Mamma Mia! Here We Go Again never finds the fun

For anyone who cried “Oy Vey!” at the prospect of La Streep singing ABBA in Mamma Mia!, Mamma Mia! Here We Go Again promises more nails on a chalkboard. But even fans of the first film may find this sequel disappointing—and not just because Meryl only appears in the last fifteen minutes. In this sequel that is also a prequel, Donna (Streep) has gone on to her reward. She appears mostly in photographs and on screen just long enough to sing a lullaby.

The real focuses here is on two intertwined narrative threads, one set in the past, the other in the present. In 1979, the Young Donna (Lily James) who graduates college and heads to Kalokairi, the enchanted Greek island, finding love with three different men along with way—one of whom impregnates her. The other storyline features Donna’s daughter, Sophie (Amanda Seyfried) hoping to open the Hotel Bella Donna on Kalokairi, while pining for Sky (Dominic Cooper) who is in New York.

Mamma Mia! Here We Go Again toggles back and forth, sometimes seamlessly, between these two plots. To his credit, director Ol Parker (The Best Exotic Marigold Hotel) keeps things lively during the film’s first catchy musical number, “When I Kissed the Teacher.” And he does an especially good job with the Sophie/Sky duet, “One of Us,” having the performers share the frame and sing to and even with each other despite being continents apart.

But after what appears to be a strong opening, Mamma Mia! Here We Go Again flatlines, never to recover. Young Donna meets Young Harry (Hugh Skinner) and helps him lose his virginity after they perform an unrousing version of “Waterloo” in a Parisian restaurant. Young Donna eventually meets the rakish Young Bill (Josh Dylan) and the more rakish Sam (Jeremy Irvine) and romantic complications ensue.

Meanwhile, Sophie frets that her big opening won’t happen after a storm comes in and ruins things.

The first act of Mamma Mia! Here We Go Again features a few moments of comedy—dead Donna’s tart-tongued friend Tanya (Christine Baranski) has a few good one-liners—but mostly the film uses its music to show how sad the characters are. Even Old Sam (Pierce Brosnan) sings about how much he misses Donna.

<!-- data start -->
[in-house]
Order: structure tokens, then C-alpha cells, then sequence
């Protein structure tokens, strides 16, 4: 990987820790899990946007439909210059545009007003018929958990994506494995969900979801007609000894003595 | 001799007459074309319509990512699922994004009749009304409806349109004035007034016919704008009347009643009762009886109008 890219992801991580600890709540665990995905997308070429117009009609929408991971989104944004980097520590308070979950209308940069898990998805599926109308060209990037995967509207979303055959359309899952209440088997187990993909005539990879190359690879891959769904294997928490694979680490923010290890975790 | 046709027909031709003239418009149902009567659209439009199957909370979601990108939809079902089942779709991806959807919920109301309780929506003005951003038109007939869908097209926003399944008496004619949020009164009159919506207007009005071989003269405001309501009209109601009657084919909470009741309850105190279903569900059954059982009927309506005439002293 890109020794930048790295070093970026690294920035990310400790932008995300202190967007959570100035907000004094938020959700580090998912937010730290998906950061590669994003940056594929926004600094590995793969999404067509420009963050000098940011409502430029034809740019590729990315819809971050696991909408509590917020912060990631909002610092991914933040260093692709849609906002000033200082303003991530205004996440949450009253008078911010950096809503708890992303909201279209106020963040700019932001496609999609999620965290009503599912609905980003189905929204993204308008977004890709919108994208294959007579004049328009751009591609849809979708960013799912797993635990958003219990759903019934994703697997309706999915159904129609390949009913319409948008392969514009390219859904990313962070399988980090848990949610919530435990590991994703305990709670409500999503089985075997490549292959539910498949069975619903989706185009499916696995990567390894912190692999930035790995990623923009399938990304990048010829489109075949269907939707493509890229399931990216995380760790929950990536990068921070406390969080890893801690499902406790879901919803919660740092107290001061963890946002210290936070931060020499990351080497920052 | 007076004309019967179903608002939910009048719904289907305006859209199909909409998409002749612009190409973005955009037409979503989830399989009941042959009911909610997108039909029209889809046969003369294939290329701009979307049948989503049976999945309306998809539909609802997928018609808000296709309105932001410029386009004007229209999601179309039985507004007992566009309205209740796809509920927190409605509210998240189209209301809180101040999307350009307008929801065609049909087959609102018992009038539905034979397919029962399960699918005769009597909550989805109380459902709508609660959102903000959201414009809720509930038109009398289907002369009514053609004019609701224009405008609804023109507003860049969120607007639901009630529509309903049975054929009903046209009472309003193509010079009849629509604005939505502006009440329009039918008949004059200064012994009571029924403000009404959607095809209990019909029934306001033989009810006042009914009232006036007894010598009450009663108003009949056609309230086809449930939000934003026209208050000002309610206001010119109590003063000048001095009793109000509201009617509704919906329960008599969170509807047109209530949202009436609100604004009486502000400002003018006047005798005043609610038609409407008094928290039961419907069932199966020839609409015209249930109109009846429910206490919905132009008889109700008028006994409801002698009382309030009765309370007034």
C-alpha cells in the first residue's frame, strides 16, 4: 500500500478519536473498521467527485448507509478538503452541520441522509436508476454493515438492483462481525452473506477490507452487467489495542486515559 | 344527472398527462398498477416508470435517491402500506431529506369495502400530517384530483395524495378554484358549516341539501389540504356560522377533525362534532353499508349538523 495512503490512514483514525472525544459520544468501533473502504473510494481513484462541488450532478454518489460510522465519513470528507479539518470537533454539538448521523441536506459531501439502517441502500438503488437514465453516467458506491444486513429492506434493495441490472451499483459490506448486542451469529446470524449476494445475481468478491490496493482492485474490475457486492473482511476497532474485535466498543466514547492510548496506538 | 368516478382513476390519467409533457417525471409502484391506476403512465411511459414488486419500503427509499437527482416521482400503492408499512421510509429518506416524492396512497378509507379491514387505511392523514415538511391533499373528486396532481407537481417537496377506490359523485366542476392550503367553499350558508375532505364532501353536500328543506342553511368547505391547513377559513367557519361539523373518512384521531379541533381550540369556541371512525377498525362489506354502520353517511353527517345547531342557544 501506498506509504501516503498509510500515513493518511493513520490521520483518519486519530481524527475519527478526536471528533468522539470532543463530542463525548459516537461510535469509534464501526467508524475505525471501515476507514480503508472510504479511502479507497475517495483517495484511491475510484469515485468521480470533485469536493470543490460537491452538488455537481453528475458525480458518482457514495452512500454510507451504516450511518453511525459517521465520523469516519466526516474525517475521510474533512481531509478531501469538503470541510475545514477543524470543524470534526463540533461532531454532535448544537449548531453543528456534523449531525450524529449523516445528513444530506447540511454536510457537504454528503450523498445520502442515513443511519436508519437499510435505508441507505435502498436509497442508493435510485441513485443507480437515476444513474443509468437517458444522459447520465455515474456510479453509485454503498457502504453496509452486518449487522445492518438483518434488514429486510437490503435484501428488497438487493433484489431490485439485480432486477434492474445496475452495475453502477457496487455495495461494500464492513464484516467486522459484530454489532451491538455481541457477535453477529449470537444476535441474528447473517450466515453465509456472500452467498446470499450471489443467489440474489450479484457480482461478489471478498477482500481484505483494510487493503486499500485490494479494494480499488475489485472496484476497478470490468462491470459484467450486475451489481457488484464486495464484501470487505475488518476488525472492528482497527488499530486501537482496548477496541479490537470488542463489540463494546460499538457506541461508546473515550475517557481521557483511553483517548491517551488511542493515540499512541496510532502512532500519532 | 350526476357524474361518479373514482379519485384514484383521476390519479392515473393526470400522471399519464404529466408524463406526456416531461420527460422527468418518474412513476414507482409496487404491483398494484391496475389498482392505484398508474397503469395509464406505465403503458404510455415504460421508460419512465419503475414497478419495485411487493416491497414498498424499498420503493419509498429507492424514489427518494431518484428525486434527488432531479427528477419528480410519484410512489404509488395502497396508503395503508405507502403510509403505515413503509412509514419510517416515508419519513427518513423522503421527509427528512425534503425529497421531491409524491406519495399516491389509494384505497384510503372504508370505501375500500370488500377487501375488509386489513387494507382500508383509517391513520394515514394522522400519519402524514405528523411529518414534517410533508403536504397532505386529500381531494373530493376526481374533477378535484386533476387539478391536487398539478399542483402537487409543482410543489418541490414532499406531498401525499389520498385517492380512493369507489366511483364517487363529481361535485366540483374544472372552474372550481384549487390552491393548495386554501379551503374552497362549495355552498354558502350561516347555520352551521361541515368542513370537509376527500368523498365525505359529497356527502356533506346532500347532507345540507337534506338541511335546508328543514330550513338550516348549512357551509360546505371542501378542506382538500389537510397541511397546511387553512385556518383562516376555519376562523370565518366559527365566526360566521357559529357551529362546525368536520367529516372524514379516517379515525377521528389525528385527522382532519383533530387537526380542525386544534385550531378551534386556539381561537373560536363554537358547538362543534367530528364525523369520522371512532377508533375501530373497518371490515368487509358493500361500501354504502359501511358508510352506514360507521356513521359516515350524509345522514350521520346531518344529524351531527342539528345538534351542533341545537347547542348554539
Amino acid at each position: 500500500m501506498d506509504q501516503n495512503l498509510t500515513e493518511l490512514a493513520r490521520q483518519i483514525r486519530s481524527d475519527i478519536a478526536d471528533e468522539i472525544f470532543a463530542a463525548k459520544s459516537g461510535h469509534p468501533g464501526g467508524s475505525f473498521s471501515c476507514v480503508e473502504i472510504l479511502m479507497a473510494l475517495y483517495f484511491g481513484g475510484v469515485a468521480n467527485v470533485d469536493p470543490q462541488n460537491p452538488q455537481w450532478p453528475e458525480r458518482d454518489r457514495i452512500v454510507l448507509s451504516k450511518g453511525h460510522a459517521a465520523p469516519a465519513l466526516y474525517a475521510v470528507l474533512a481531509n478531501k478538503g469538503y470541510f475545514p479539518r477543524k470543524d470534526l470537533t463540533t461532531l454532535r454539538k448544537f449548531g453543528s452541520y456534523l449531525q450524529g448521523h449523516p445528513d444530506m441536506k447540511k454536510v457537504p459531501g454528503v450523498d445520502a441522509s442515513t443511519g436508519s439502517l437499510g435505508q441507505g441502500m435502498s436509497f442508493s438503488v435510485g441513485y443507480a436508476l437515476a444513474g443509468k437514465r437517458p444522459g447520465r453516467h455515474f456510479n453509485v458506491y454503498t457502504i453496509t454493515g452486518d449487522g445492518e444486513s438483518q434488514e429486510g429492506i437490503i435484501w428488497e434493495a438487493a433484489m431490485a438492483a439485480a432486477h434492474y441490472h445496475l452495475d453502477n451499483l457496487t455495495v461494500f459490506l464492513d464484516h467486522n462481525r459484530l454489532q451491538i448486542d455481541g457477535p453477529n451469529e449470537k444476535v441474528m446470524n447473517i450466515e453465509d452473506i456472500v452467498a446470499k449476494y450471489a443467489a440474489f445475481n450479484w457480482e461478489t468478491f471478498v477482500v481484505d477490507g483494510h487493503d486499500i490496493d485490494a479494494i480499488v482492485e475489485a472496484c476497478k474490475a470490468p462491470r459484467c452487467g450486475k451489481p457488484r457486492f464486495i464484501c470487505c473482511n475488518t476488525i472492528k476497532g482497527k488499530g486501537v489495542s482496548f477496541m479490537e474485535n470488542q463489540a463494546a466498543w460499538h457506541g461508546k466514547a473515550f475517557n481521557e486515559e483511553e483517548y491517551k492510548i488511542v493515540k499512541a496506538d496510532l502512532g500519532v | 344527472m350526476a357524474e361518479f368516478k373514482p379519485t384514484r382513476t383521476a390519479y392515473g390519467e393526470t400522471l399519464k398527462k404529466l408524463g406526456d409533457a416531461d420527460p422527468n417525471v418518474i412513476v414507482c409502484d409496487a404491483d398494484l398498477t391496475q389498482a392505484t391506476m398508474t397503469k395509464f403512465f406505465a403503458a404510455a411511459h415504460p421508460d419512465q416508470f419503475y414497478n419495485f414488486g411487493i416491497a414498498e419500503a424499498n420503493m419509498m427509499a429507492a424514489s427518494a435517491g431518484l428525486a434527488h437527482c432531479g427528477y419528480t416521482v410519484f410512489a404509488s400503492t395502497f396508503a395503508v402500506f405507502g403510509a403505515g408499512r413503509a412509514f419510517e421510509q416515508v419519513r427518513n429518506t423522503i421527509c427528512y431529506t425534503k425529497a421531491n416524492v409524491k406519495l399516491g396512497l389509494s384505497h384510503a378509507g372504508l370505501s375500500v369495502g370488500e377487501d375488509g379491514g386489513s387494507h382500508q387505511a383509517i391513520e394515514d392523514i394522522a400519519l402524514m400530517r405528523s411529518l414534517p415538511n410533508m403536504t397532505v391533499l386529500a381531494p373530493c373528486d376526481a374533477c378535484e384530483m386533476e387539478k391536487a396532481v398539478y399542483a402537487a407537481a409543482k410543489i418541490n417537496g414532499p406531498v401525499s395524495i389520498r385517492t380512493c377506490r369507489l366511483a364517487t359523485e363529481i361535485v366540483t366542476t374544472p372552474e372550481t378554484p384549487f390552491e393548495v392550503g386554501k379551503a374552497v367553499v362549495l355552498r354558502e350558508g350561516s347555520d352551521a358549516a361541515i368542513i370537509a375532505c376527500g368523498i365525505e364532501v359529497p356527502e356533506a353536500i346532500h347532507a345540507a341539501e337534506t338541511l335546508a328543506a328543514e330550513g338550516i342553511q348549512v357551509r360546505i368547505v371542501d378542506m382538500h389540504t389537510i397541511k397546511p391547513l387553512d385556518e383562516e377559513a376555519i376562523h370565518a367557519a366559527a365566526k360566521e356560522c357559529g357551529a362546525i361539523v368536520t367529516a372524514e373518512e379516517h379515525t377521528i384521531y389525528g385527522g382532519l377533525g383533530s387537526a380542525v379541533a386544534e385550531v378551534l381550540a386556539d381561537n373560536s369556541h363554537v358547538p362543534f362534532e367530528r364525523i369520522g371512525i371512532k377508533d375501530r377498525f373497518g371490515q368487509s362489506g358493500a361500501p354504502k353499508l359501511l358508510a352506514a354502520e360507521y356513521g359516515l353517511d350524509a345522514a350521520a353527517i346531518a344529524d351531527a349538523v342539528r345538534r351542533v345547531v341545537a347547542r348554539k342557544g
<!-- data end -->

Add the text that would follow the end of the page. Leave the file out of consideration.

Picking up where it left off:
Alas, the modest quality of the film’s musical numbers is not the problem; it’s the lack of emotion, energy, and excitement. Mamma Mia! Here We Go Again has all the glitz of a Carnival Cruise ship revue, only audiences are not docking at Kalokairi when the songs end. Even the rendition of the title tune by Young Donna and her friends Tanya (Jessica Keenan Wynn) and Rosie (Alexa Davies) is kitschy, but the flamboyant ‘70s-era costumes have more vivacity than the warbling.

The characters all sing and talk about love but the only scene that features any real passion involves two minor characters—a Greek man who risks drowning to prevent the woman he loves from marrying another guy.

Things don’t improve much in the film’s second act. Old Bill (Stellan Skarsgård) and Old Harry (Colin Firth) turn up and head to Kalokairi to be with Sophie on her big day. Firth’s performance is purely strained comedy, with him doing pratfalls or, with Skarsgård, mimicking Rose and Jack in “Titanic” on the prow of a boat while everyone around them sings “Dancing Queen.”  It’s surprisingly uninspired.

And (for watch checkers), thirty minutes later, Ruby Sheridan (Cher), Sophie’s grandmother, enters the film and she gets to sing. However, her rendition of “Fernando” can’t quite be considered a showstopper—but that’s because Mamma Mia! Here We Go Again is continually stuck in a predictable groove. It may be comfort food for fans, but it is more bland than bolstering.

Yes, Mamma Mia! Here We Go Again is undemanding, but that is not its problem. It’s just not much fun. An ABBA musical should be irresistible. Instead, this sequel is simply resistible.

Mamma Mia! Here We Go Again opens in Philly theaters today.

Author: Gary M. Kramer

Gary M. Kramer is a Philadelphia-based freelance writer. He is the co-editor of Directory of World Cinema: Argentina. Volumes 1 and 2, and teaches seminars at the Bryn Mawr Film Institute. Follow him on Twitter @garymkramer.

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